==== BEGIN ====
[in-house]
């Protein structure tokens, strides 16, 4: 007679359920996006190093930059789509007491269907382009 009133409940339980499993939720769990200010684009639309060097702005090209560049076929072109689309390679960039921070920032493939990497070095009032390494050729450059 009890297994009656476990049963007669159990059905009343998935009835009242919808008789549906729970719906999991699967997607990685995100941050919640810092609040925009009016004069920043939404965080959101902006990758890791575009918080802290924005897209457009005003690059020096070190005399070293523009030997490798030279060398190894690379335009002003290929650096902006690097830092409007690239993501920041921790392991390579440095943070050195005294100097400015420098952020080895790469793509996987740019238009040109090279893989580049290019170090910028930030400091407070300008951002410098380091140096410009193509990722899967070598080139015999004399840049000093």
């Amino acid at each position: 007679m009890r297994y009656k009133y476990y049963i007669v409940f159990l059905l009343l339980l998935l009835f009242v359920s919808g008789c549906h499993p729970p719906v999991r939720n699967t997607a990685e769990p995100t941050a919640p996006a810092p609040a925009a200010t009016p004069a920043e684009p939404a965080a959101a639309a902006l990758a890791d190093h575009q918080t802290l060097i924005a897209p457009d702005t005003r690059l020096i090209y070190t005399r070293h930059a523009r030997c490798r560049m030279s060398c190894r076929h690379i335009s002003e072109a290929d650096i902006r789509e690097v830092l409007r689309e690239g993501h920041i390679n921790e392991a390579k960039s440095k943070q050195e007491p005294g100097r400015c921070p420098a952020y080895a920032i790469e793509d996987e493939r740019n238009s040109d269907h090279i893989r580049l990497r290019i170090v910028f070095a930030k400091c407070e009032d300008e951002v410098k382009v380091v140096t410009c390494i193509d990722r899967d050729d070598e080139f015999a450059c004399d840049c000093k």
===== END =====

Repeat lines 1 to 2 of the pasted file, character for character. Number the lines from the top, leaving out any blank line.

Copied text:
[in-house]
């Protein structure tokens, strides 16, 4: 007679359920996006190093930059789509007491269907382009 009133409940339980499993939720769990200010684009639309060097702005090209560049076929072109689309390679960039921070920032493939990497070095009032390494050729450059 009890297994009656476990049963007669159990059905009343998935009835009242919808008789549906729970719906999991699967997607990685995100941050919640810092609040925009009016004069920043939404965080959101902006990758890791575009918080802290924005897209457009005003690059020096070190005399070293523009030997490798030279060398190894690379335009002003290929650096902006690097830092409007690239993501920041921790392991390579440095943070050195005294100097400015420098952020080895790469793509996987740019238009040109090279893989580049290019170090910028930030400091407070300008951002410098380091140096410009193509990722899967070598080139015999004399840049000093």